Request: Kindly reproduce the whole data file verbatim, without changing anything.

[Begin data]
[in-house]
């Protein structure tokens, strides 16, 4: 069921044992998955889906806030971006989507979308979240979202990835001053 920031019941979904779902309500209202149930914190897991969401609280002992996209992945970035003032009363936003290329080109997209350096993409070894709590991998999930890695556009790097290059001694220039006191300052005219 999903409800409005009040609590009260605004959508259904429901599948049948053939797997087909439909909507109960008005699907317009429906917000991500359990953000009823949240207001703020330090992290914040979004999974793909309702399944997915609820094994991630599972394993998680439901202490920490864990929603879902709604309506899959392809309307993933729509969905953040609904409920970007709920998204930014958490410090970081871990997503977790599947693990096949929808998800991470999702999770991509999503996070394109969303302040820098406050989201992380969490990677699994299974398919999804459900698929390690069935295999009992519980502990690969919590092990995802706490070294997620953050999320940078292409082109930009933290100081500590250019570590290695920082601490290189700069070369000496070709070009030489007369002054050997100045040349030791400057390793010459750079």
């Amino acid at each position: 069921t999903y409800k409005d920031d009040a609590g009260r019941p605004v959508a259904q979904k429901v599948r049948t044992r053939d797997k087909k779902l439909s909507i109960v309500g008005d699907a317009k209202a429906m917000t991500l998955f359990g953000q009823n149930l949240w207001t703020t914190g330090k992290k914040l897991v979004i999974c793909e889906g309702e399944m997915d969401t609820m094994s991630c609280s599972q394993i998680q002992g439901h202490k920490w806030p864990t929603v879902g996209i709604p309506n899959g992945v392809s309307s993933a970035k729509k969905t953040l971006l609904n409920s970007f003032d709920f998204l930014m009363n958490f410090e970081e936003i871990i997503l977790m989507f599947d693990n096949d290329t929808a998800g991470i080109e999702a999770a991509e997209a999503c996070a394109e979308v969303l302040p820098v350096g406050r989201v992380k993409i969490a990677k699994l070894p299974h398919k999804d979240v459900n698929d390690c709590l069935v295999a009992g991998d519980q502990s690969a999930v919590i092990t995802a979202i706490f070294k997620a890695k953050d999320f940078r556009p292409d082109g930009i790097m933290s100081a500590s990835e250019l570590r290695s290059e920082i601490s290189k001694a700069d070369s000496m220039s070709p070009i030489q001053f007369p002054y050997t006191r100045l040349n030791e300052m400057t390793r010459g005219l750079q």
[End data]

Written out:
[in-house]
């Protein structure tokens, strides 16, 4: 069921044992998955889906806030971006989507979308979240979202990835001053 920031019941979904779902309500209202149930914190897991969401609280002992996209992945970035003032009363936003290329080109997209350096993409070894709590991998999930890695556009790097290059001694220039006191300052005219 999903409800409005009040609590009260605004959508259904429901599948049948053939797997087909439909909507109960008005699907317009429906917000991500359990953000009823949240207001703020330090992290914040979004999974793909309702399944997915609820094994991630599972394993998680439901202490920490864990929603879902709604309506899959392809309307993933729509969905953040609904409920970007709920998204930014958490410090970081871990997503977790599947693990096949929808998800991470999702999770991509999503996070394109969303302040820098406050989201992380969490990677699994299974398919999804459900698929390690069935295999009992519980502990690969919590092990995802706490070294997620953050999320940078292409082109930009933290100081500590250019570590290695920082601490290189700069070369000496070709070009030489007369002054050997100045040349030791400057390793010459750079």
């Amino acid at each position: 069921t999903y409800k409005d920031d009040a609590g009260r019941p605004v959508a259904q979904k429901v599948r049948t044992r053939d797997k087909k779902l439909s909507i109960v309500g008005d699907a317009k209202a429906m917000t991500l998955f359990g953000q009823n149930l949240w207001t703020t914190g330090k992290k914040l897991v979004i999974c793909e889906g309702e399944m997915d969401t609820m094994s991630c609280s599972q394993i998680q002992g439901h202490k920490w806030p864990t929603v879902g996209i709604p309506n899959g992945v392809s309307s993933a970035k729509k969905t953040l971006l609904n409920s970007f003032d709920f998204l930014m009363n958490f410090e970081e936003i871990i997503l977790m989507f599947d693990n096949d290329t929808a998800g991470i080109e999702a999770a991509e997209a999503c996070a394109e979308v969303l302040p820098v350096g406050r989201v992380k993409i969490a990677k699994l070894p299974h398919k999804d979240v459900n698929d390690c709590l069935v295999a009992g991998d519980q502990s690969a999930v919590i092990t995802a979202i706490f070294k997620a890695k953050d999320f940078r556009p292409d082109g930009i790097m933290s100081a500590s990835e250019l570590r290695s290059e920082i601490s290189k001694a700069d070369s000496m220039s070709p070009i030489q001053f007369p002054y050997t006191r100045l040349n030791e300052m400057t390793r010459g005219l750079q």